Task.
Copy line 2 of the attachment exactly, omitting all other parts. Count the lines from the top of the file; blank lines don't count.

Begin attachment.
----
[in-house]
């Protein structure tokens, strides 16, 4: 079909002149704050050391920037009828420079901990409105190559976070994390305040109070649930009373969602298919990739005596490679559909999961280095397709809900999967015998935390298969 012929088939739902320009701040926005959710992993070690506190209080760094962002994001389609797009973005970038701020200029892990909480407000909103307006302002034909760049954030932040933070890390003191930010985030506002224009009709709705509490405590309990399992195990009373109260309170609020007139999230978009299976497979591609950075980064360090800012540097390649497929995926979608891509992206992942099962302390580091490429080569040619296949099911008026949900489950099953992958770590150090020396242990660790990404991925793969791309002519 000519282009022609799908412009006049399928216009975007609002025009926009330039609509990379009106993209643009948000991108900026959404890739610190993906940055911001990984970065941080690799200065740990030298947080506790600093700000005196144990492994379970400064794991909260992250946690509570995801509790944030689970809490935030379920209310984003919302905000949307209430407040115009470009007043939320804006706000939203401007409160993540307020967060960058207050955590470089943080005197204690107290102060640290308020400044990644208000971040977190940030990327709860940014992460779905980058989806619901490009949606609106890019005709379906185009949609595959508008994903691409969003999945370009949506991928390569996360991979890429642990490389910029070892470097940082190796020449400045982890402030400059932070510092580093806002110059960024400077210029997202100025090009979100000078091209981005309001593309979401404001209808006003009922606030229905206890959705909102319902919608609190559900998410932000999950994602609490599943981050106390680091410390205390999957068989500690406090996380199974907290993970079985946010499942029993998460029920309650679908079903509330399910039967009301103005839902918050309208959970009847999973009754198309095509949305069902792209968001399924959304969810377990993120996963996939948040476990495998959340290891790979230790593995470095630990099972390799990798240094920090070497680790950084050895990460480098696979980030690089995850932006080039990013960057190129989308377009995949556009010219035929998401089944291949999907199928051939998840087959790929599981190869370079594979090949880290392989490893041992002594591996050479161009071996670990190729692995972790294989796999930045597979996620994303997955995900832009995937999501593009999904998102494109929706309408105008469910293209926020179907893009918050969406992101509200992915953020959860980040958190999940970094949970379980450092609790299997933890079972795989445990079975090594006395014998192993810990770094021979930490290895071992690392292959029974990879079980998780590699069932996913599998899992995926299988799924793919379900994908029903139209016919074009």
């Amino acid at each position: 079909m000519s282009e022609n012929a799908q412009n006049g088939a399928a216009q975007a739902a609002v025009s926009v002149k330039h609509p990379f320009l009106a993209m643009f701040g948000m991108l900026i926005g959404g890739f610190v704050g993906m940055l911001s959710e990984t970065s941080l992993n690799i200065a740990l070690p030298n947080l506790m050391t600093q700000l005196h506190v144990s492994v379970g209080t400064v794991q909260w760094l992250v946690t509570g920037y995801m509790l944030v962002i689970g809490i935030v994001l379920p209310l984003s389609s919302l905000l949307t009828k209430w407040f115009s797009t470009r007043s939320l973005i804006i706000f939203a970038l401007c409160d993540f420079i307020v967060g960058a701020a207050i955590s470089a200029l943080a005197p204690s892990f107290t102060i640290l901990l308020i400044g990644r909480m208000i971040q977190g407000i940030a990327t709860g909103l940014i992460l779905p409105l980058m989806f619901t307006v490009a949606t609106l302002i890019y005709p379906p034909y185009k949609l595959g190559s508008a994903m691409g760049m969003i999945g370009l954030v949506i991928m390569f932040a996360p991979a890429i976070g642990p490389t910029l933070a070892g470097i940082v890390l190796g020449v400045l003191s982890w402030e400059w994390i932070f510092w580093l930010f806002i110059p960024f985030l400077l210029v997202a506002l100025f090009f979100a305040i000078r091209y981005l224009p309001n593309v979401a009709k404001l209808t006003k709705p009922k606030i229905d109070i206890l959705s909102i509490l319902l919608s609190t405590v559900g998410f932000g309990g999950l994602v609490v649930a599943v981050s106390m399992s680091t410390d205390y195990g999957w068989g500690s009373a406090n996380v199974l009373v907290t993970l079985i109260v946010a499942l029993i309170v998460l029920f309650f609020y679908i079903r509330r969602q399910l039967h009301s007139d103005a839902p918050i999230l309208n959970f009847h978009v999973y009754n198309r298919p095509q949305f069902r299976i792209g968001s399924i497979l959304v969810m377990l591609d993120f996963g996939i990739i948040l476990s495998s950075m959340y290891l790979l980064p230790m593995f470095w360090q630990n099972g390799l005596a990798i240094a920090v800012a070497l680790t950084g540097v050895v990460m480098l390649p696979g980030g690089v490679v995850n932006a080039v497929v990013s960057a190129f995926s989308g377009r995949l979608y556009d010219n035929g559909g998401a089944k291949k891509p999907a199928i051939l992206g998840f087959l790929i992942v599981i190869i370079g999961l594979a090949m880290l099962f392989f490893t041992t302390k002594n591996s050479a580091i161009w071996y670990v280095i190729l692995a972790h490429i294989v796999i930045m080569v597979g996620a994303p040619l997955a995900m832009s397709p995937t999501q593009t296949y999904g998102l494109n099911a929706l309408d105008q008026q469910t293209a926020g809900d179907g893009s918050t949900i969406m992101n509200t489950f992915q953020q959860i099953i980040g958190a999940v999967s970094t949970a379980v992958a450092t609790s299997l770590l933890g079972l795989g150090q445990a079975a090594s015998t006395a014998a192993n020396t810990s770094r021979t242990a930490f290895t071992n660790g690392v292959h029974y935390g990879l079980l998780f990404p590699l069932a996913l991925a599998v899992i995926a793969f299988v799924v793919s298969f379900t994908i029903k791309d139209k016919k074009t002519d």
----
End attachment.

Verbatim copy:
């Protein structure tokens, strides 16, 4: 079909002149704050050391920037009828420079901990409105190559976070994390305040109070649930009373969602298919990739005596490679559909999961280095397709809900999967015998935390298969 012929088939739902320009701040926005959710992993070690506190209080760094962002994001389609797009973005970038701020200029892990909480407000909103307006302002034909760049954030932040933070890390003191930010985030506002224009009709709705509490405590309990399992195990009373109260309170609020007139999230978009299976497979591609950075980064360090800012540097390649497929995926979608891509992206992942099962302390580091490429080569040619296949099911008026949900489950099953992958770590150090020396242990660790990404991925793969791309002519 000519282009022609799908412009006049399928216009975007609002025009926009330039609509990379009106993209643009948000991108900026959404890739610190993906940055911001990984970065941080690799200065740990030298947080506790600093700000005196144990492994379970400064794991909260992250946690509570995801509790944030689970809490935030379920209310984003919302905000949307209430407040115009470009007043939320804006706000939203401007409160993540307020967060960058207050955590470089943080005197204690107290102060640290308020400044990644208000971040977190940030990327709860940014992460779905980058989806619901490009949606609106890019005709379906185009949609595959508008994903691409969003999945370009949506991928390569996360991979890429642990490389910029070892470097940082190796020449400045982890402030400059932070510092580093806002110059960024400077210029997202100025090009979100000078091209981005309001593309979401404001209808006003009922606030229905206890959705909102319902919608609190559900998410932000999950994602609490599943981050106390680091410390205390999957068989500690406090996380199974907290993970079985946010499942029993998460029920309650679908079903509330399910039967009301103005839902918050309208959970009847999973009754198309095509949305069902792209968001399924959304969810377990993120996963996939948040476990495998959340290891790979230790593995470095630990099972390799990798240094920090070497680790950084050895990460480098696979980030690089995850932006080039990013960057190129989308377009995949556009010219035929998401089944291949999907199928051939998840087959790929599981190869370079594979090949880290392989490893041992002594591996050479161009071996670990190729692995972790294989796999930045597979996620994303997955995900832009995937999501593009999904998102494109929706309408105008469910293209926020179907893009918050969406992101509200992915953020959860980040958190999940970094949970379980450092609790299997933890079972795989445990079975090594006395014998192993810990770094021979930490290895071992690392292959029974990879079980998780590699069932996913599998899992995926299988799924793919379900994908029903139209016919074009």